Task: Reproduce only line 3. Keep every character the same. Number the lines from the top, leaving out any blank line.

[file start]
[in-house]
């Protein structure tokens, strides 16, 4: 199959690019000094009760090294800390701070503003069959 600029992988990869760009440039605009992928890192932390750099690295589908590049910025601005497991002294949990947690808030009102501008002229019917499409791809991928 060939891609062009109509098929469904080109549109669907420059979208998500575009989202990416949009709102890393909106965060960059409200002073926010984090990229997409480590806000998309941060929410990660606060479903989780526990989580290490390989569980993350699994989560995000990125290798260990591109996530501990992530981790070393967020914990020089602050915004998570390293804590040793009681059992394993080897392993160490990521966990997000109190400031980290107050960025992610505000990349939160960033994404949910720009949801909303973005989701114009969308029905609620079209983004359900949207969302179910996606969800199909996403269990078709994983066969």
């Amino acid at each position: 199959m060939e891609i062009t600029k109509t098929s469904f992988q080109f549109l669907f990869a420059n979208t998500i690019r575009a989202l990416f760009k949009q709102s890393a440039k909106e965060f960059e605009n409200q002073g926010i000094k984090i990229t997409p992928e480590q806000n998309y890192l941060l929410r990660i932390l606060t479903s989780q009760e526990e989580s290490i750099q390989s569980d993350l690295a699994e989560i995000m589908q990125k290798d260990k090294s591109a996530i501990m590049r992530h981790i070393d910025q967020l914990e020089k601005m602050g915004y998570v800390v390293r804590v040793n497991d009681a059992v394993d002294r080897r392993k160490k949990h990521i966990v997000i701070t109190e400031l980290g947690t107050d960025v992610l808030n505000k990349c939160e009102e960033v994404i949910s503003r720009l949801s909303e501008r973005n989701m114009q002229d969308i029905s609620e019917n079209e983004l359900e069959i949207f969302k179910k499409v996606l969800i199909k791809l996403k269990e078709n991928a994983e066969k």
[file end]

């Amino acid at each position: 199959m060939e891609i062009t600029k109509t098929s469904f992988q080109f549109l669907f990869a420059n979208t998500i690019r575009a989202l990416f760009k949009q709102s890393a440039k909106e965060f960059e605009n409200q002073g926010i000094k984090i990229t997409p992928e480590q806000n998309y890192l941060l929410r990660i932390l606060t479903s989780q009760e526990e989580s290490i750099q390989s569980d993350l690295a699994e989560i995000m589908q990125k290798d260990k090294s591109a996530i501990m590049r992530h981790i070393d910025q967020l914990e020089k601005m602050g915004y998570v800390v390293r804590v040793n497991d009681a059992v394993d002294r080897r392993k160490k949990h990521i966990v997000i701070t109190e400031l980290g947690t107050d960025v992610l808030n505000k990349c939160e009102e960033v994404i949910s503003r720009l949801s909303e501008r973005n989701m114009q002229d969308i029905s609620e019917n079209e983004l359900e069959i949207f969302k179910k499409v996606l969800i199909k791809l996403k269990e078709n991928a994983e066969k």